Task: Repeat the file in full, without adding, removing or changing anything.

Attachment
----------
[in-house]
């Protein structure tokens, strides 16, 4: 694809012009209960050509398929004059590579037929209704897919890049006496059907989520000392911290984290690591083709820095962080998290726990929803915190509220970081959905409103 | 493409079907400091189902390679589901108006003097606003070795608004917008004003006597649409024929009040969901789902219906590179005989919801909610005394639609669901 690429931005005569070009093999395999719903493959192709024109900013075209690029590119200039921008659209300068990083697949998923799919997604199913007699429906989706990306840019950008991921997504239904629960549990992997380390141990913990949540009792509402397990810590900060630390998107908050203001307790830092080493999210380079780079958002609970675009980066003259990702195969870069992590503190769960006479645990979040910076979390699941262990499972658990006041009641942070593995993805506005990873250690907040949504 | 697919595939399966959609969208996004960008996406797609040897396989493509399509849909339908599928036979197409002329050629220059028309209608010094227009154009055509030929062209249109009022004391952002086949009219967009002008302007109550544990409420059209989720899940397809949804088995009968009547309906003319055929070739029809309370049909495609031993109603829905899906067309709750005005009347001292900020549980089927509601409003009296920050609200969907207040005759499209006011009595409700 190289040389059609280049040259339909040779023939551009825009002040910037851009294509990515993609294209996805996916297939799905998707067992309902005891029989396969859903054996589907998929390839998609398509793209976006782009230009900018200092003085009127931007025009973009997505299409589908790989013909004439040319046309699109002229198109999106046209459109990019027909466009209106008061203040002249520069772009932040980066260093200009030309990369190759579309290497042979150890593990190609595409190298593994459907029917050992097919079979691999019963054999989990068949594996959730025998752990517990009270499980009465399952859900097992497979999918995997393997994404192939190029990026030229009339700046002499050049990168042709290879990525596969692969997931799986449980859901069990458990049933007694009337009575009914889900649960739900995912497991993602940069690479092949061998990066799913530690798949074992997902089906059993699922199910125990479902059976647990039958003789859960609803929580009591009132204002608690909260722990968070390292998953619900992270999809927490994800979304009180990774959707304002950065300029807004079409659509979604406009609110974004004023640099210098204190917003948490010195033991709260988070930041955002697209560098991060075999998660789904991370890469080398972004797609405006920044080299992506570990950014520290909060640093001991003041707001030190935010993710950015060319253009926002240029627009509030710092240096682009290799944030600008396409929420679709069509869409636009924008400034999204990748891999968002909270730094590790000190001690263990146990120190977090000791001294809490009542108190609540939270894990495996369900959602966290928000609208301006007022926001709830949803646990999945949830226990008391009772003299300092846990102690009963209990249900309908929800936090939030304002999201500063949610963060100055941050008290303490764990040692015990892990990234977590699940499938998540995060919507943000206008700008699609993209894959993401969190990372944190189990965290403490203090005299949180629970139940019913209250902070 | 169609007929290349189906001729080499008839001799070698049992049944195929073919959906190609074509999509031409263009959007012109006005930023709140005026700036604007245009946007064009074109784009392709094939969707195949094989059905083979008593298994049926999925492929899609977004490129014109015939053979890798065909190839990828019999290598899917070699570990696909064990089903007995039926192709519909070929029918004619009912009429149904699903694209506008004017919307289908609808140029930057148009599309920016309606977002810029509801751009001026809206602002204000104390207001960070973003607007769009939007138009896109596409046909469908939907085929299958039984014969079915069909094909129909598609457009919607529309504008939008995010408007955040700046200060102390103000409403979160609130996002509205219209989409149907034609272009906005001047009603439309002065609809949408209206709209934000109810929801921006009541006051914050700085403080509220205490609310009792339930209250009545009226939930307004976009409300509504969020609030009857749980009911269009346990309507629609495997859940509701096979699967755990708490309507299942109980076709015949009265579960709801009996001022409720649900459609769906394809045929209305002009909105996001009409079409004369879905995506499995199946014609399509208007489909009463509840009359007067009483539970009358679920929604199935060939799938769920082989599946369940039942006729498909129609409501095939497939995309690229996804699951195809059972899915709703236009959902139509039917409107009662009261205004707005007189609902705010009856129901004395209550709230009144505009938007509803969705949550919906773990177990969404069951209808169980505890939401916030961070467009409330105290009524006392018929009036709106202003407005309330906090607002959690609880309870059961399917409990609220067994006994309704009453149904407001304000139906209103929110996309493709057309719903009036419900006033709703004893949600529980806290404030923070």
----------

[in-house]
């Protein structure tokens, strides 16, 4: 694809012009209960050509398929004059590579037929209704897919890049006496059907989520000392911290984290690591083709820095962080998290726990929803915190509220970081959905409103 | 493409079907400091189902390679589901108006003097606003070795608004917008004003006597649409024929009040969901789902219906590179005989919801909610005394639609669901 690429931005005569070009093999395999719903493959192709024109900013075209690029590119200039921008659209300068990083697949998923799919997604199913007699429906989706990306840019950008991921997504239904629960549990992997380390141990913990949540009792509402397990810590900060630390998107908050203001307790830092080493999210380079780079958002609970675009980066003259990702195969870069992590503190769960006479645990979040910076979390699941262990499972658990006041009641942070593995993805506005990873250690907040949504 | 697919595939399966959609969208996004960008996406797609040897396989493509399509849909339908599928036979197409002329050629220059028309209608010094227009154009055509030929062209249109009022004391952002086949009219967009002008302007109550544990409420059209989720899940397809949804088995009968009547309906003319055929070739029809309370049909495609031993109603829905899906067309709750005005009347001292900020549980089927509601409003009296920050609200969907207040005759499209006011009595409700 190289040389059609280049040259339909040779023939551009825009002040910037851009294509990515993609294209996805996916297939799905998707067992309902005891029989396969859903054996589907998929390839998609398509793209976006782009230009900018200092003085009127931007025009973009997505299409589908790989013909004439040319046309699109002229198109999106046209459109990019027909466009209106008061203040002249520069772009932040980066260093200009030309990369190759579309290497042979150890593990190609595409190298593994459907029917050992097919079979691999019963054999989990068949594996959730025998752990517990009270499980009465399952859900097992497979999918995997393997994404192939190029990026030229009339700046002499050049990168042709290879990525596969692969997931799986449980859901069990458990049933007694009337009575009914889900649960739900995912497991993602940069690479092949061998990066799913530690798949074992997902089906059993699922199910125990479902059976647990039958003789859960609803929580009591009132204002608690909260722990968070390292998953619900992270999809927490994800979304009180990774959707304002950065300029807004079409659509979604406009609110974004004023640099210098204190917003948490010195033991709260988070930041955002697209560098991060075999998660789904991370890469080398972004797609405006920044080299992506570990950014520290909060640093001991003041707001030190935010993710950015060319253009926002240029627009509030710092240096682009290799944030600008396409929420679709069509869409636009924008400034999204990748891999968002909270730094590790000190001690263990146990120190977090000791001294809490009542108190609540939270894990495996369900959602966290928000609208301006007022926001709830949803646990999945949830226990008391009772003299300092846990102690009963209990249900309908929800936090939030304002999201500063949610963060100055941050008290303490764990040692015990892990990234977590699940499938998540995060919507943000206008700008699609993209894959993401969190990372944190189990965290403490203090005299949180629970139940019913209250902070 | 169609007929290349189906001729080499008839001799070698049992049944195929073919959906190609074509999509031409263009959007012109006005930023709140005026700036604007245009946007064009074109784009392709094939969707195949094989059905083979008593298994049926999925492929899609977004490129014109015939053979890798065909190839990828019999290598899917070699570990696909064990089903007995039926192709519909070929029918004619009912009429149904699903694209506008004017919307289908609808140029930057148009599309920016309606977002810029509801751009001026809206602002204000104390207001960070973003607007769009939007138009896109596409046909469908939907085929299958039984014969079915069909094909129909598609457009919607529309504008939008995010408007955040700046200060102390103000409403979160609130996002509205219209989409149907034609272009906005001047009603439309002065609809949408209206709209934000109810929801921006009541006051914050700085403080509220205490609310009792339930209250009545009226939930307004976009409300509504969020609030009857749980009911269009346990309507629609495997859940509701096979699967755990708490309507299942109980076709015949009265579960709801009996001022409720649900459609769906394809045929209305002009909105996001009409079409004369879905995506499995199946014609399509208007489909009463509840009359007067009483539970009358679920929604199935060939799938769920082989599946369940039942006729498909129609409501095939497939995309690229996804699951195809059972899915709703236009959902139509039917409107009662009261205004707005007189609902705010009856129901004395209550709230009144505009938007509803969705949550919906773990177990969404069951209808169980505890939401916030961070467009409330105290009524006392018929009036709106202003407005309330906090607002959690609880309870059961399917409990609220067994006994309704009453149904407001304000139906209103929110996309493709057309719903009036419900006033709703004893949600529980806290404030923070």